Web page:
Rock ‘N’ Roll Suicide by David Bowie Lyrics Meaning – Unraveling the Anxieties of Stardom


You can view the lyrics, alternate interprations and sheet music for David Bowie's Rock 'N' Roll Suicide at Lyrics.org.
Article Contents:
  1. Music Video
  2. Lyrics
  3. Song Meaning

Lyrics

Time takes a cigarette, puts it in your mouth
You pull on your finger, then another finger
Then cigarette
The wall-to-wall is calling, it lingers
Then you forget
Oh oh, oh, oh, you’re a rock ‘n’ roll suicide

You’re too old to lose it
Too young to choose it
And the clock wait’s so
Patiently on your song
You walk past a cafe but you don’t
Eat when you’ve lived too long
Oh, no, no, no
You’re a rock ‘n’ roll suicide

Chevy brakes are snarling as you
Stumble across the road
But the day breaks instead, so you hurry home
Don’t let the sun blast your shadow
Don’t let the milk float ride your mind
You’re so natural, religiously unkind

Oh no, love, you’re not alone
You’re watching yourself
But you’re too unfair
You got your head all tangled up
But if I could only make you care
Oh no, love, you’re not alone
No matter what or who you’ve been
No matter when or where you’ve seen
All the knives seem to lacerate your brain
I’ve had my share
I’ll help you with the pain you’re not alone

Just turn on with me and you’re not alone
Let’s turn on and be, not alone (Wonderful)
Gimme your hands, ’cause you’re wonderful
(Wonderful)
Gimme your hands, ’cause you’re wonderful
(Wonderful) oh, gimme your hands

Full Lyrics

In the tapestry of David Bowie’s illustrious career, there lies a hauntingly potent thread titled ‘Rock ‘N’ Roll Suicide.’ Within the final crescendo of Ziggy Stardust’s apocalyptic vision, Bowie invites us into a raw confrontation with the isolated and desperate corners of fame.

This track paints a poignant picture of the dichotomy between the glamor of rock stardom and the profound loneliness that can shadow those bright lights. Let us delve into the rich layers of symbolism, emotion, and existential contemplation that make ‘Rock ‘N’ Roll Suicide’ a timeless piece.

Time, The Quiet Villain – Exploring Temporal Themes

The song opens with the menacing march of time represented by a cigarette—the metaphor for a life burning away. The pressure of aging in an industry worshiping youth surfaces in the line, ‘Too old to lose it, too young to choose it,’ suggesting that rock stars are caught in a vicious cycle of irrelevance and inability to change.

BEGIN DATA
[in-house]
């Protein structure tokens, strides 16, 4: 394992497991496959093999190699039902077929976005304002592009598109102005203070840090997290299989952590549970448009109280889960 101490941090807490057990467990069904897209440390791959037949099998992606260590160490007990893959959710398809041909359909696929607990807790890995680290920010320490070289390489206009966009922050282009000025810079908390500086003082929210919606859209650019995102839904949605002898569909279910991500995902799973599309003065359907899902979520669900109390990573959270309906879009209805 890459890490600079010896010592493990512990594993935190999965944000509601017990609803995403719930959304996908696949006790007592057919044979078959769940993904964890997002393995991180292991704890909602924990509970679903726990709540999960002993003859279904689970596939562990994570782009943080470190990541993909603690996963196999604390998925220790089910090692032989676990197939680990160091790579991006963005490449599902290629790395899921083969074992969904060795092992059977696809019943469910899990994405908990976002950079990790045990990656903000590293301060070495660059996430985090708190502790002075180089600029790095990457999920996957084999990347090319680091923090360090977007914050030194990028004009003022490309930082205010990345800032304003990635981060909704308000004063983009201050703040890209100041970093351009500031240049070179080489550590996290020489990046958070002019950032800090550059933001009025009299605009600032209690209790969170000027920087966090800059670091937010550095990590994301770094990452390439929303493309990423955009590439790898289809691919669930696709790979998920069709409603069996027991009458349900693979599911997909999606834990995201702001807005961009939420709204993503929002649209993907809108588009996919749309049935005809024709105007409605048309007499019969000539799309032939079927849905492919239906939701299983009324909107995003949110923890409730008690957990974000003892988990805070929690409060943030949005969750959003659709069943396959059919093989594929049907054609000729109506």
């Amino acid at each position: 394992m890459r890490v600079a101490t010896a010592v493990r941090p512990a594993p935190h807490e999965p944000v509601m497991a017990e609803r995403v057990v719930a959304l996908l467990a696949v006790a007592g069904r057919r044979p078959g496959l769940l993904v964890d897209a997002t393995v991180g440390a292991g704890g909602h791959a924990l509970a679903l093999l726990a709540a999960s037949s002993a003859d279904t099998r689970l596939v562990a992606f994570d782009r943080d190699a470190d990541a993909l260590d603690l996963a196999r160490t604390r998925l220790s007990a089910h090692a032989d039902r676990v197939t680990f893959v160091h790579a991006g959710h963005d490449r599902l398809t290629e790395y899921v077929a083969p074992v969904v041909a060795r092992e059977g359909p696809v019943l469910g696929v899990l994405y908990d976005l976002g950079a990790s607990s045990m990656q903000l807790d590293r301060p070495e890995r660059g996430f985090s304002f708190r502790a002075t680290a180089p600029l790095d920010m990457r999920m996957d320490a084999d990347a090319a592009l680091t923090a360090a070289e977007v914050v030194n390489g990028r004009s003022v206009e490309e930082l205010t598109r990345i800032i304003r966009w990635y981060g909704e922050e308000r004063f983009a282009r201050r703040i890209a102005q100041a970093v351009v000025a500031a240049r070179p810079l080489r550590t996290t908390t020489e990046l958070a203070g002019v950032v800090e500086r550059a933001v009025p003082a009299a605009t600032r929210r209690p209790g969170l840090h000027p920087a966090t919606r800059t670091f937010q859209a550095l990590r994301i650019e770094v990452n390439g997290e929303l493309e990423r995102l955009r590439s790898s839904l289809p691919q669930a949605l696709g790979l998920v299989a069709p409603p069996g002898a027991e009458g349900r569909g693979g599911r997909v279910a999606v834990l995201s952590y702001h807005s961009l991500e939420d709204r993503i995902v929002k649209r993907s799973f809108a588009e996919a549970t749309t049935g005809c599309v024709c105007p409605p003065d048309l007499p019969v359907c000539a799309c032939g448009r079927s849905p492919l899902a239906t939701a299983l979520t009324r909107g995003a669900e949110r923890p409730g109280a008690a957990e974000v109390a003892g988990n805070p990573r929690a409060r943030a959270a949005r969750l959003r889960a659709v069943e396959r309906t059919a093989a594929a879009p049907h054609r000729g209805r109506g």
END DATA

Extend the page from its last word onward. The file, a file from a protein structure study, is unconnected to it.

As time waits ‘Patiently on your song,’ the cruelty of an industry that discards its stars becomes apparent. The character cannot escape the exhausting, relentless wall-to-wall ‘calling’ of fame and the expectations that linger even as they forget themselves in the process.

An Ode to the Desolate – Dissecting the Song’s Hidden Meaning

What resonates deeply is the hidden meaning—a reflection on the loneliness of the human condition. The ‘rock ‘n’ roll suicide’ is a metaphor broadly for those who feel outcast by the glitz of society, a silent scream from the depths of desolation.

It’s Bowie contending with the ethos of a generation succumbing under the weight of their own hedonistic lifestyles. He conveys a somber introspection that transcends his Ziggy persona to tap on the shoulder of every listener who’s felt like they’ve ‘lived too long’ for a world that undervalues them.

Shadows and Milk Floats – The Cinematic Imagery

The third verse opens up a cinema of the surreal right before our eyes, urging the character not to let the ‘sun blast your shadow’ or let the ‘milk float ride your mind.’ Bowie, the ever-painterly lyricist, encapsulates the struggle to retain one’s identity against blinding fame and the mind’s own betrayals.

These lines serve as a dramatic plea to maintain self amidst the chaos of success and a reminder of the importance of grounding in a landscape designed to overwhelm and overtake the psyche.

You’re Not Alone – The Anthem of Commiseration

In its climactic turn, ‘Rock ‘N’ Roll Suicide’ shifts from despondency to an anthem of solidarity. Bowie extends a hand to the listener, reminding them, ‘You’re not alone,’ channeling a message that pierces through the veil of alienation to offer a lifeline.

This is a call to community, a recognition of shared pain, and an offer of support—it’s Bowie’s way of weaving himself through the very fabric of our universal struggles, uniting us in both our joy and our suffering.

Gimme Your Hands – The Memorable Lines That Seal the Connection

The lyrics crescendo into a participatory plea, ‘Gimme your hands, cause you’re wonderful,’ perhaps the song’s most memorable and moving lines. It is a cry for engagement, for recognition of worth amidst chaos and self-doubt.

It’s Bowie’s masterful, empathetic beckoning that turns ‘Rock ‘N’ Roll Suicide’ into not just a song, but a movement, a moment of connection in which every outcast can partake. These words are more than lyrics; they are the outstretched arms of Bowie himself, enveloping us in the understanding that indeed, we are wonderful.

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